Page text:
Don’t let people’s prejudices hold you back! I have a rott/shep mix, boxer mix and a pittie/bull dog mix. They are well trained fun-loving dogs and are enriched by the socialization. They help change people’s minds about breed specific mannerisms. Also-You should let your dog off the leash immediately. A tethered dog is more likely to either guard you or feel panic if it can not run from an onslaught of “hello’s”. If drama occurs during greetings and there is a fight, concentrate on YOUR dog. If it is unsafe to grab a collar, grab the back legs to separate. Rarely (in our park) is there a scuffle that draws blood when these rules are followed. But Definitely give you dog the chance to prove his/her worth!!

      • Marilia
        April 10, 2014 | 10:58 am

        Well said!… :)

    • Ruth
      June 24, 2013 | 6:36 pm

      At my dog park in Las Vegas we have ALL breeds of dogs at the same time. We have a Big Dog park and a Small dog park. My Chocolate Lab just loves to go.

  8. Bruce Shaw
    June 6, 2013 | 10:07 am

    We have a dog park near us specifically for small and elderly dogs. It’s actually pretty boring. They all stand around eating grass except for one of my dogs that likes chasing a soccer ball. Hysterical to watch because she gets so excited and the ball is bigger than she is.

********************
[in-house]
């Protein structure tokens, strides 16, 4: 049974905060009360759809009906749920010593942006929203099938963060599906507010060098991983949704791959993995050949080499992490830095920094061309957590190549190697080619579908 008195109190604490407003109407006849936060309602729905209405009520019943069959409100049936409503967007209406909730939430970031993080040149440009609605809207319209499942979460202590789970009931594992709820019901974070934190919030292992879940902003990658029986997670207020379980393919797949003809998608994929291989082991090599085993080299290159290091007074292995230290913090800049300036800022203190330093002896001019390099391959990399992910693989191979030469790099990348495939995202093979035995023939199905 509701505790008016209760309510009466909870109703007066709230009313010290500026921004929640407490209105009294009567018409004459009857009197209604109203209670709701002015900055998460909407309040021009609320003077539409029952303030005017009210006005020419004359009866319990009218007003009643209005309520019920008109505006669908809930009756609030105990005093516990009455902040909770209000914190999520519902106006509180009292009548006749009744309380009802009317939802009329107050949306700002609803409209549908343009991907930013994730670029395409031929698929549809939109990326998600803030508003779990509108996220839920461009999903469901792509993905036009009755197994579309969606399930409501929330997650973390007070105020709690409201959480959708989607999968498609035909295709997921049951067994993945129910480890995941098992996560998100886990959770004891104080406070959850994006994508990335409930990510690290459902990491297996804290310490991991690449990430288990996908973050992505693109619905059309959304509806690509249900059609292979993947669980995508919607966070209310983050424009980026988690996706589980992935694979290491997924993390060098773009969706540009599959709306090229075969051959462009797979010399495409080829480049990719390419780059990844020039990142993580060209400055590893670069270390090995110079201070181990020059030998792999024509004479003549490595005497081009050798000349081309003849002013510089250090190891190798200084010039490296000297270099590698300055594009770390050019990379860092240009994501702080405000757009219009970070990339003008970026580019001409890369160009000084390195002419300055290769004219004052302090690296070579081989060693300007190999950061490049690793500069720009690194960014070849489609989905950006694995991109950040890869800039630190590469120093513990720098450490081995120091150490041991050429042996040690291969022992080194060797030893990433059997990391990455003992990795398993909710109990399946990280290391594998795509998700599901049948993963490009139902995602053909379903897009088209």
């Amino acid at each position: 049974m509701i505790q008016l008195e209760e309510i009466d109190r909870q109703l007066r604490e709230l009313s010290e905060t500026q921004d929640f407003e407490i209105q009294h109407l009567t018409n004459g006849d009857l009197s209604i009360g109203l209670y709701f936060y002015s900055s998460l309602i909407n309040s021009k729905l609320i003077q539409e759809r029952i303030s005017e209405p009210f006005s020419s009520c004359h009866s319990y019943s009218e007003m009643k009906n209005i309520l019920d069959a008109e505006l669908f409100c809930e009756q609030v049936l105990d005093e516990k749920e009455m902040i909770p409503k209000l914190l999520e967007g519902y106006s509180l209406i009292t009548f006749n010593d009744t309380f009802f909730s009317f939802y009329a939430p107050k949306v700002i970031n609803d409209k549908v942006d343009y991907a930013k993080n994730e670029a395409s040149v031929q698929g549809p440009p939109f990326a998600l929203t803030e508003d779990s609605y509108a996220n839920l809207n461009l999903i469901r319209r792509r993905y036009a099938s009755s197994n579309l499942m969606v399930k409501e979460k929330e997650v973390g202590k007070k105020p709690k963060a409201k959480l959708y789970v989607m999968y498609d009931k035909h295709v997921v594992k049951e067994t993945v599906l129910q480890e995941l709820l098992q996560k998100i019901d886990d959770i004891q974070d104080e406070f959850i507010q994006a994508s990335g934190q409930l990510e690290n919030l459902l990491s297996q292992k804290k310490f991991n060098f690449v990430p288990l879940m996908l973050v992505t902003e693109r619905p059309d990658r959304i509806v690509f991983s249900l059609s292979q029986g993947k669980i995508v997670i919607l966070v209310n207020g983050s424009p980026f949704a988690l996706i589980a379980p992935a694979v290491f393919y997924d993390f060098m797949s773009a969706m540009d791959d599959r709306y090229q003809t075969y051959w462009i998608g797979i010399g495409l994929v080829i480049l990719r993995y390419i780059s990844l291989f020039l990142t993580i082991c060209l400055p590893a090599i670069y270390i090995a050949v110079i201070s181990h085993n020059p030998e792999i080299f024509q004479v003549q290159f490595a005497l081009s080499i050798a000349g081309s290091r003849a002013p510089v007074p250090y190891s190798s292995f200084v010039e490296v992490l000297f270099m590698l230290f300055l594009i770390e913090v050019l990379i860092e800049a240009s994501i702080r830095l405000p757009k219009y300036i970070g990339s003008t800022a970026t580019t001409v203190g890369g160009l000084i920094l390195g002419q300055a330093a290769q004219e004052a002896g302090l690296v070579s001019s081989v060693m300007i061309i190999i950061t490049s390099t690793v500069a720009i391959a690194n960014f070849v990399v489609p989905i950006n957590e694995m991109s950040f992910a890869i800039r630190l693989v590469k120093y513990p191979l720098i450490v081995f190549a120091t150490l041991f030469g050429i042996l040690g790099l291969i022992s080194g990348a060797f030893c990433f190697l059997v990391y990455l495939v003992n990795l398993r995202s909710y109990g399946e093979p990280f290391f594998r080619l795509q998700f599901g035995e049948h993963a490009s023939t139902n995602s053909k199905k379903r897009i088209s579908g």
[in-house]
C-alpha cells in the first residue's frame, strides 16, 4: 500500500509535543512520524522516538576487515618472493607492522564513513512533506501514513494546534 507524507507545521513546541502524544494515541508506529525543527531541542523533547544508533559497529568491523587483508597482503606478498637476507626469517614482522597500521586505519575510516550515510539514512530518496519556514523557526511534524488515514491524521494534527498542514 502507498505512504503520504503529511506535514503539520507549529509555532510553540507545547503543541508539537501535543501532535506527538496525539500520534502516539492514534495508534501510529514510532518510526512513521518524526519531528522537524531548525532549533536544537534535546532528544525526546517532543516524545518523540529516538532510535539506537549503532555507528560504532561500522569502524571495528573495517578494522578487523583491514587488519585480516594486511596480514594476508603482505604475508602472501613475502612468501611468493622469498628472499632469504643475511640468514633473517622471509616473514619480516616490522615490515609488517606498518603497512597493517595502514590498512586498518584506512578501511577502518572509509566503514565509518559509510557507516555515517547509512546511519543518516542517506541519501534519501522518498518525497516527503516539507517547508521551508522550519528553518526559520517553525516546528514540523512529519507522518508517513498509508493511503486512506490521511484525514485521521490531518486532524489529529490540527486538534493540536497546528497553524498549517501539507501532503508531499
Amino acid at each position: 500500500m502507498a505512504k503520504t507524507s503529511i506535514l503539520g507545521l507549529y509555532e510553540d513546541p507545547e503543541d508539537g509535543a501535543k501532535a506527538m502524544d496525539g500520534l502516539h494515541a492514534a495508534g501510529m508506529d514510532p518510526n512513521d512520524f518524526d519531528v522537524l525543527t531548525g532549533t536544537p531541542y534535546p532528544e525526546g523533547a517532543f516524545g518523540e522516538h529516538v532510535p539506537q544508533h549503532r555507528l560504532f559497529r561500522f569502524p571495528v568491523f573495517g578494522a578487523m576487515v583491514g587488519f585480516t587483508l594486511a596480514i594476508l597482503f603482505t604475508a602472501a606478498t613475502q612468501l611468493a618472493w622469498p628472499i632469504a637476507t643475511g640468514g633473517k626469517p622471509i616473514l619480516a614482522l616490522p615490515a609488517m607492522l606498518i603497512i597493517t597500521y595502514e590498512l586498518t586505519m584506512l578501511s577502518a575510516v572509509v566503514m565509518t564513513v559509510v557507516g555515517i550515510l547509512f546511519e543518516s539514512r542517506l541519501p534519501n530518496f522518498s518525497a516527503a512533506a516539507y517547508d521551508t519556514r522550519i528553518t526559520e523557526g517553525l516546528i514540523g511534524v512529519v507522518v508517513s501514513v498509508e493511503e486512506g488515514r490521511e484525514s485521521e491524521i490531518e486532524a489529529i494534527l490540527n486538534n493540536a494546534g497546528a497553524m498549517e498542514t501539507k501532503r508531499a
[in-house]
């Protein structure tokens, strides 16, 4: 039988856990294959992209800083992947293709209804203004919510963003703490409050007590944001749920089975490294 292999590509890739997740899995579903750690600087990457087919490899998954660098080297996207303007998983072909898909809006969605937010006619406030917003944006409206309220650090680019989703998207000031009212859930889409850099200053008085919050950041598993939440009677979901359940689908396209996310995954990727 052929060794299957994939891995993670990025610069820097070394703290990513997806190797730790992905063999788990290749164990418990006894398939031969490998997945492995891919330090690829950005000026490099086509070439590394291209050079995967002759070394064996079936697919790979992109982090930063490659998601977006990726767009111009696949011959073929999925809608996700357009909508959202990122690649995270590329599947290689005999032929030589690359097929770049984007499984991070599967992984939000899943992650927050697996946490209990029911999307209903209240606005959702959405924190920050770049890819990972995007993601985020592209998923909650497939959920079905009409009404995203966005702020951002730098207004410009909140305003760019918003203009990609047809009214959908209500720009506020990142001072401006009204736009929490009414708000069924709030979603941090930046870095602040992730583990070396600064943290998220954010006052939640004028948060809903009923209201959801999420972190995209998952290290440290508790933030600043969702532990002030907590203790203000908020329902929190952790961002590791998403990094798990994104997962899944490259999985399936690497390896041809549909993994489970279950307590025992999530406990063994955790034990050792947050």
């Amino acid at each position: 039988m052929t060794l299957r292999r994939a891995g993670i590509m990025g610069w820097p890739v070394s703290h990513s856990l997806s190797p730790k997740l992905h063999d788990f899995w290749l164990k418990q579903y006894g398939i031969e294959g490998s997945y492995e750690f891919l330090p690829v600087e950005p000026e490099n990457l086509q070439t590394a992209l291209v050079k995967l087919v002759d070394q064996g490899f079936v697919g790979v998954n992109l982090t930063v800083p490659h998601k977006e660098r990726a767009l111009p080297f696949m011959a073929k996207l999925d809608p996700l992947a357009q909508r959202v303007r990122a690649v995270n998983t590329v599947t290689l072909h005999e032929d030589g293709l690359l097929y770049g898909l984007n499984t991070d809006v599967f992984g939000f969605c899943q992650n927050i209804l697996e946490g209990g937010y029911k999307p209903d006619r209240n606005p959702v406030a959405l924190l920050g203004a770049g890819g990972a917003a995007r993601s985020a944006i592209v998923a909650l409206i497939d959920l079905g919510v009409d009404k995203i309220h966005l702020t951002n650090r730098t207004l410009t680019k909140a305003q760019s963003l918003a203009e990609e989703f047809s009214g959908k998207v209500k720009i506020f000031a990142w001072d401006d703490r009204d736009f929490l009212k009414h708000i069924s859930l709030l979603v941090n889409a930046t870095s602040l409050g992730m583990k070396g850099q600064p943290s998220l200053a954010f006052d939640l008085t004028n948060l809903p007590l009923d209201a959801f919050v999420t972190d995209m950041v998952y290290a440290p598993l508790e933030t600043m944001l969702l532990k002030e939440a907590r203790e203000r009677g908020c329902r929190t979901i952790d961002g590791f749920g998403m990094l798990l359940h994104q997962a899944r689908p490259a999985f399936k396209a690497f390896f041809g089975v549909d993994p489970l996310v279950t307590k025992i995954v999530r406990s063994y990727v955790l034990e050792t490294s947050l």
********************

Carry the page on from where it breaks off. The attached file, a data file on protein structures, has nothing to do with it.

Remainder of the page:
• Barbara
      April 13, 2014 | 2:17 am

      LOL…that is funny Bruce. I have a 6 year old Grey Hound mix that I took from the streets of Panama. All she does is sniff the ground. She never gets in other dog’s faces nor does she do the hand shake, she totally ignores other dogs.

  9. AAC
    May 6, 2013 | 5:05 pm

    Big issue at the dog park….be aware of your dogs size in relationship to other dogs. If you have a toy or small breed, it may be a bad idea to have them with the larger dogs. Even if you can say “my small dog plays with big dogs all the time”….it doesn’t mean your dog will do well with ALL large dogs. Some dogs have a prey drive and even if they behave well most of the time, a scared small dog can trigger the need to chase. And even if everyone is behaving, a small dog can get hurt easily if several larger dogs are playing nearby. If you have a dog under 10lbs, you may be better of finding a park with a designated small dog area.

    • Cait
      April 21, 2014 | 11:12 am

      Amen! It also doesn’t mean that every large dog gets along with small dogs. My lab was attacked by a yorkie when she was little (because the owner thought it was cute that her would growl and bite, her response was “oh he only has little teeth, it doesn’t hurt”, I was livid!) and is now traumatized by small dogs.

  10. Diana
    May 1, 2013 | 11:30 pm

    Two very important things you forgot to mention: (1) please pick up your dog’s poop and (2) NEVER take a dog in heat to a dog park. Many of them don’t allow any dog that has not been neutered/spayed.